With spring practice concluding, the 2022 college football season is quickly approaching. New hope and optimism are in the air. An improved Graham Mertz is certainly something Badger fans are hoping for this season. Mertz definitely needs to play a lot better if the Badgers want to avoid a repeat of last season. However, the key to the season is sticking to their identity of running the football.

Part of the reason the Badgers stumbled to a 1-3 start is that they were trying to change their offensive identity. Instead of sticking to their “ground and pound” identity, the Badgers attempted to be more of a passing offense. In losses to Penn State and Notre Dame, Mertz attempted 37 and 41 passes in those two games. Despite attempting to throw the ball more, the Badgers’ offense ended up having more turnovers than touchdowns. It also didn’t help that the offensive line uncharacteristically struggled as well.

It wouldn’t be until facing Illinois that the Badgers went back to their identity. While the passing attack still struggled all season, the ground game became the Badgers’ biggest strength. Not only did they find a star running back in Braelon Allen; but they were able to get great performances from transfer running back Chez Mellusi as well. Together both Mellusi and Allen formed a formidable one-two punch in the Badgers backfield.

When the Badgers went back to running the ball, Wisconsin broke off seven straight wins. This included upset wins over nationally ranked teams in Purdue and Iowa. This propelled the Badgers back into the Big Ten West race. Braelon Allen broke a team record for consecutive games with 100 rushing yards or more during that stretch. Despite losing Mellusi to a season-ending leg injury against Rutgers, Allen proved he could carry this offense.

With Allen entering his first full season as the starting running back, Wisconsin should continue to “feed him.” Despite being hardly used in the first four games of 2021, Allen rushed for 1,268 yards and 12 touchdowns. Chez Mellusi also appears to be on track to come back this season despite being held out of spring practice. Also, Julius Davis has had a fantastic spring camp as well with multiple running backs nursing injuries besides Mellusi.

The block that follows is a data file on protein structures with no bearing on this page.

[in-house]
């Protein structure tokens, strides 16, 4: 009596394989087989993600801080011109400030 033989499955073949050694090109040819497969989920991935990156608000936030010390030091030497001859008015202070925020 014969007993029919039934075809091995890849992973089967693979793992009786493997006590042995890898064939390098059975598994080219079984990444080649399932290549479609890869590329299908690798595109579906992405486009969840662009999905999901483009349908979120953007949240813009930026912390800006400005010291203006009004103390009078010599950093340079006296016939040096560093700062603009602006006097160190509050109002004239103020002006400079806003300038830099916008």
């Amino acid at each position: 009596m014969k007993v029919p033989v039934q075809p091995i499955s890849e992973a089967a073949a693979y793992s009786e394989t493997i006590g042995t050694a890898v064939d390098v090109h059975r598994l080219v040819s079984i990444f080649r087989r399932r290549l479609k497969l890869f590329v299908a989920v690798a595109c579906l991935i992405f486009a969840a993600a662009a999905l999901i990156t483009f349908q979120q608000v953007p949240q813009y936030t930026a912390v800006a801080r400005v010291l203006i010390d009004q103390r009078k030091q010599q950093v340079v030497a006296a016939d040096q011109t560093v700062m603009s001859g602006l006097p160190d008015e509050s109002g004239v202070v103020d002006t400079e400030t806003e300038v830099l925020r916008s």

The Badgers have a nice stable of running backs right now. Historically, Wisconsin’s recipe for success on offense has been running the football and that shouldn’t change. The Badgers have made it to Big Ten Championship games before following this formula in recent years. Heck, Michigan head coach Jim Harbaugh even saved his job this year by running the ball more. Iowa’s Kirk Ferentz has always been a believer in running the ball to set up the pass. While you have to throw the ball downfield to win, it shouldn’t come at the expense of a big strength.

I know Wisconsin has a former four-star quarterback in Graham Mertz, but they should stop trying to duplicate Russell Wilson with him. Even with Wilson, people forget that Wisconsin still stuck to its identity of running the ball. That season, running back Montee Ball set the Badgers’ single-season rushing touchdown record with 33. James White was a great sidekick and a then freshman back named Melvin Gordon was beginning to make his mark.

If you want an example of the formula working, then look no further than the 2019 season. The Badgers got efficient quarterback play from Jack Coan while already having Jonathan Taylor as the focal point of that offense. That year, the Badgers went 10-4, won the Big Ten West, appeared in the Rose Bowl, and finished just outside the top ten.

I see no reason why the Badgers have to be constantly throwing the ball just. This isn’t Wisconsin’s identity on offense and hasn’t been since Barry Alvarez arrived. When Wisconsin tried to ditch its identity, it resulted in a 1-3 start last year. If the Badgers stay true to who they are offensively, then this team has a chance to get back to the Big Ten Championship.

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Eric Katz

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